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"I am Herne the hunter..and you are a leaf driven by the wind..."

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The Lodge of Herne:Calendar of Events

Rituals and Celebrations January:The Crane Bag- "Crane Bag: The only mythological reference to this ritual object that this author knows of is the Crane bag that belonged to Cumhall, father of Fionn Mac Cumhall, which Fionn had to recover when it was stolen. It contained many treasures from such deities as Manannan and Giobhniu, and would be full at high tide and empty at low tide. Its function appears to be similar to that filled by the medicine bundle of native north Americans. The poet W.B. Yeats mentions a "bag of dreams" in his poem "Fergus and the Druid". (1) " . . . another acquisition of Finn's . . . [is the] *Corrbolg*. In 'Macgn?artha Find' we read: 'The Keeper of the *corrbolg* of his own jewels wounded (*or* slew) Cumall in the battle [of Cnucha]. Cumall was slain by Goll mac Morna in the battle'.? [snip] . . Finn goes in pursuit of a big hideous warrior? by name Liath Luachra, who is in possession of the *corrbolg*, and who had been the first to wound Cumall in the battle; and Finn slays him and carries off the *corrbolg*. Gilla in Choimed alludes to this latter episode when he ways that Finn took thirty jewels out of the jaws of the *corrbolg*? after the slaying of Liath Luachra. An unfinished poem in ‘Duanaire Finn?professes to tell the history of Cumall's *corbolg*; it was made by Manann? from the skin of a certain heron (*corr*), and in it were kept many previous things such as Goibniu's belt and Manann? tunic and knife; later it came into the possession of Lug L?fhota.? “Gilla in Choimded and the compiler of ‘Macgn?artha Find?understood the *corrbolg* to be some kind of bag (*bolg*) containing jewels?or precious articles of workmanship; according to the latter text the bag and its contents belonged to Cumall, father of Finn. Later tradition, apart from the poem mentioned above, knows nothing of the *corrbolg*. In our principal source, ‘Macgn?artha Find? the allusions to the *corrbolg* are more or less meaningless as they stand, and they serve no apparent purpose in the tale. It is clear that in what we are told concerning the *corrbolg* we have the remnants of a dying tradition, which in the twelfth century was no longer understood. The analogy of the *caladbolg* and *gal Bulga* places the real meaning of *corrbolg* beyond doubt.? Thomas F. O'Rahilly, 'Early Irish History & Mythology', (Dublin Institute for Advanced Studies, Dublin, 1946) pages 72-74. (1)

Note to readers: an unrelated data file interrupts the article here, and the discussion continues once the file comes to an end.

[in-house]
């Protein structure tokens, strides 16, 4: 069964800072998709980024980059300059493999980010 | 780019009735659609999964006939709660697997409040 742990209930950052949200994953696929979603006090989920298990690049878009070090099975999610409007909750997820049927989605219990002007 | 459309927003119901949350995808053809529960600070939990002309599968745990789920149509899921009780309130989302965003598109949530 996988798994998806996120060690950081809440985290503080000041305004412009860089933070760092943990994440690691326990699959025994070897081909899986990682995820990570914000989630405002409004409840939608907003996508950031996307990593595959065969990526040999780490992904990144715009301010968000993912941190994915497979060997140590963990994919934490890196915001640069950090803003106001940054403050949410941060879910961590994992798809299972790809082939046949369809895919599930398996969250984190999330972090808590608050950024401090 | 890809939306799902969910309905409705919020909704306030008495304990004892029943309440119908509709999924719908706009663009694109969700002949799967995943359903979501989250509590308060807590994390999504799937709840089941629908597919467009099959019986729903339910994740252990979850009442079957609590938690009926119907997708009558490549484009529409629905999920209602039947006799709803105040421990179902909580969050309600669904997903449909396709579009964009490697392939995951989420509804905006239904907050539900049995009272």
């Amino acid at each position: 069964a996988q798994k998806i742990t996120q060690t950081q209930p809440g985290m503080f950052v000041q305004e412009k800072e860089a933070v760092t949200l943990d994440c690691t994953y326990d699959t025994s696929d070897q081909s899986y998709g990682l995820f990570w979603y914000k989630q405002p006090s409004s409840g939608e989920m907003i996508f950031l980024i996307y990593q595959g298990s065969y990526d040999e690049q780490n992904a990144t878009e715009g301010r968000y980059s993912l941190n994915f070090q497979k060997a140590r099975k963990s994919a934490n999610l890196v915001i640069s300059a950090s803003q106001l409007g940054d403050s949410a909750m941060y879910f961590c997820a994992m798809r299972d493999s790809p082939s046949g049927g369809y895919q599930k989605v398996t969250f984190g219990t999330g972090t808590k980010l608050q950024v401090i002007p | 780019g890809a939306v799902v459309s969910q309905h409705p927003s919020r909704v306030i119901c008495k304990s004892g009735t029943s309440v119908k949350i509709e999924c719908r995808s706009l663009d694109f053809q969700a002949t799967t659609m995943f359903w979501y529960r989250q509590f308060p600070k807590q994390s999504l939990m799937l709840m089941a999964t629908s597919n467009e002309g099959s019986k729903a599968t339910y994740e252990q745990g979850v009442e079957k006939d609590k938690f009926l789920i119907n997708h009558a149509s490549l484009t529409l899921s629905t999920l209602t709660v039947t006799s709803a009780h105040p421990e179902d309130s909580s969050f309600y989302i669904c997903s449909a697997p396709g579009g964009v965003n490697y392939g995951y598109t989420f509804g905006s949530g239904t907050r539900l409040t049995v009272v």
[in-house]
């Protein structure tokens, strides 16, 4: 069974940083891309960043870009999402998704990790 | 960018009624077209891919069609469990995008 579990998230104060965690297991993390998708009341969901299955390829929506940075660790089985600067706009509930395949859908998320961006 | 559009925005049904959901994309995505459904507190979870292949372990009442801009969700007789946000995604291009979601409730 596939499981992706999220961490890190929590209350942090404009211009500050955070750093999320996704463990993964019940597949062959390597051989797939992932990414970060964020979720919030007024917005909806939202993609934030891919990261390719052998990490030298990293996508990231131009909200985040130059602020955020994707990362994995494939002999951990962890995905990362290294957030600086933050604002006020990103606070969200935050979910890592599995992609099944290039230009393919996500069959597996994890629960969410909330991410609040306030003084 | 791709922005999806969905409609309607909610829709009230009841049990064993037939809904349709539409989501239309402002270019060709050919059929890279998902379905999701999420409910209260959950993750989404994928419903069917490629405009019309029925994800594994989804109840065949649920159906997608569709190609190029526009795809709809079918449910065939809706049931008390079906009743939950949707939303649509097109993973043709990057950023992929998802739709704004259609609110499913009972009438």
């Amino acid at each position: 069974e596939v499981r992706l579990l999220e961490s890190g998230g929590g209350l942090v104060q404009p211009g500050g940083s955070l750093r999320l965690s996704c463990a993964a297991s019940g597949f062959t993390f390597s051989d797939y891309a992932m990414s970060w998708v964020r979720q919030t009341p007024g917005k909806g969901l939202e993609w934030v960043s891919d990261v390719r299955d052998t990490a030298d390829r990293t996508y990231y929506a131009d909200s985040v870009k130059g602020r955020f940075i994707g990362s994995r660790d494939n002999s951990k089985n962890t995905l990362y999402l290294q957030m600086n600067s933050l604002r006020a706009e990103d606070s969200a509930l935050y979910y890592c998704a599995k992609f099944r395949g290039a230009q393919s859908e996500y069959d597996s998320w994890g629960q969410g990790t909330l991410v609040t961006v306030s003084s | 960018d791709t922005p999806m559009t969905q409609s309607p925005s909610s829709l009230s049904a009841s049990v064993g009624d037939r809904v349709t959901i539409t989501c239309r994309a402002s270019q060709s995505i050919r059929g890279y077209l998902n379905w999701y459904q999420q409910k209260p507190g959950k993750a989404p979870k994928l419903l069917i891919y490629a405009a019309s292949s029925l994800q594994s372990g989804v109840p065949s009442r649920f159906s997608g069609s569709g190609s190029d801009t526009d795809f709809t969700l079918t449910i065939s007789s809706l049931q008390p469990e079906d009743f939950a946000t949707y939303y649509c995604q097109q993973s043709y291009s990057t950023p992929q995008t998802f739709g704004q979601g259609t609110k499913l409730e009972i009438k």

Building the Wicker/Green Man

Spring Equinox ritual